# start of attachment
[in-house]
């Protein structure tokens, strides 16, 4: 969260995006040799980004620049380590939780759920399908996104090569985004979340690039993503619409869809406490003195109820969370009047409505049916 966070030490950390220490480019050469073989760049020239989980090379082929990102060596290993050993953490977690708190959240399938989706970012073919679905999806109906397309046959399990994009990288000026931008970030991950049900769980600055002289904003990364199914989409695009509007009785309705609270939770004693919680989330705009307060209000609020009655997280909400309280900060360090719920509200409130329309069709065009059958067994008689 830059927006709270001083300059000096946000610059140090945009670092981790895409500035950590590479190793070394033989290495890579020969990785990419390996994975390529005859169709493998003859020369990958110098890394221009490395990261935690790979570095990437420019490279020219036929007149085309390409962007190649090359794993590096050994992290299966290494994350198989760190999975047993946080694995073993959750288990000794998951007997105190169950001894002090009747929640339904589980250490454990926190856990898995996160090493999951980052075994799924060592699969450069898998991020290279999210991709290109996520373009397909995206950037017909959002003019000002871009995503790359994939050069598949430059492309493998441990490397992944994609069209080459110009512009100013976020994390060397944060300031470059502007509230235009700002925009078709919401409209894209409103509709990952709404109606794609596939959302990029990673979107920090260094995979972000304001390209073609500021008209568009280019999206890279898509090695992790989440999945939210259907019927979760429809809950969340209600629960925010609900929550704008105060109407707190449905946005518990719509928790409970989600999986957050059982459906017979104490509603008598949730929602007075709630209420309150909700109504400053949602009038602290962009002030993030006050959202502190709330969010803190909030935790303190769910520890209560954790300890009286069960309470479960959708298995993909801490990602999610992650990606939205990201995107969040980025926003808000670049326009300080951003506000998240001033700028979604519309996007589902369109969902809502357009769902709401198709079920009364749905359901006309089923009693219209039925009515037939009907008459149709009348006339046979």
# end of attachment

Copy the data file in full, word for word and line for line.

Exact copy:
[in-house]
């Protein structure tokens, strides 16, 4: 969260995006040799980004620049380590939780759920399908996104090569985004979340690039993503619409869809406490003195109820969370009047409505049916 966070030490950390220490480019050469073989760049020239989980090379082929990102060596290993050993953490977690708190959240399938989706970012073919679905999806109906397309046959399990994009990288000026931008970030991950049900769980600055002289904003990364199914989409695009509007009785309705609270939770004693919680989330705009307060209000609020009655997280909400309280900060360090719920509200409130329309069709065009059958067994008689 830059927006709270001083300059000096946000610059140090945009670092981790895409500035950590590479190793070394033989290495890579020969990785990419390996994975390529005859169709493998003859020369990958110098890394221009490395990261935690790979570095990437420019490279020219036929007149085309390409962007190649090359794993590096050994992290299966290494994350198989760190999975047993946080694995073993959750288990000794998951007997105190169950001894002090009747929640339904589980250490454990926190856990898995996160090493999951980052075994799924060592699969450069898998991020290279999210991709290109996520373009397909995206950037017909959002003019000002871009995503790359994939050069598949430059492309493998441990490397992944994609069209080459110009512009100013976020994390060397944060300031470059502007509230235009700002925009078709919401409209894209409103509709990952709404109606794609596939959302990029990673979107920090260094995979972000304001390209073609500021008209568009280019999206890279898509090695992790989440999945939210259907019927979760429809809950969340209600629960925010609900929550704008105060109407707190449905946005518990719509928790409970989600999986957050059982459906017979104490509603008598949730929602007075709630209420309150909700109504400053949602009038602290962009002030993030006050959202502190709330969010803190909030935790303190769910520890209560954790300890009286069960309470479960959708298995993909801490990602999610992650990606939205990201995107969040980025926003808000670049326009300080951003506000998240001033700028979604519309996007589902369109969902809502357009769902709401198709079920009364749905359901006309089923009693219209039925009515037939009907008459149709009348006339046979």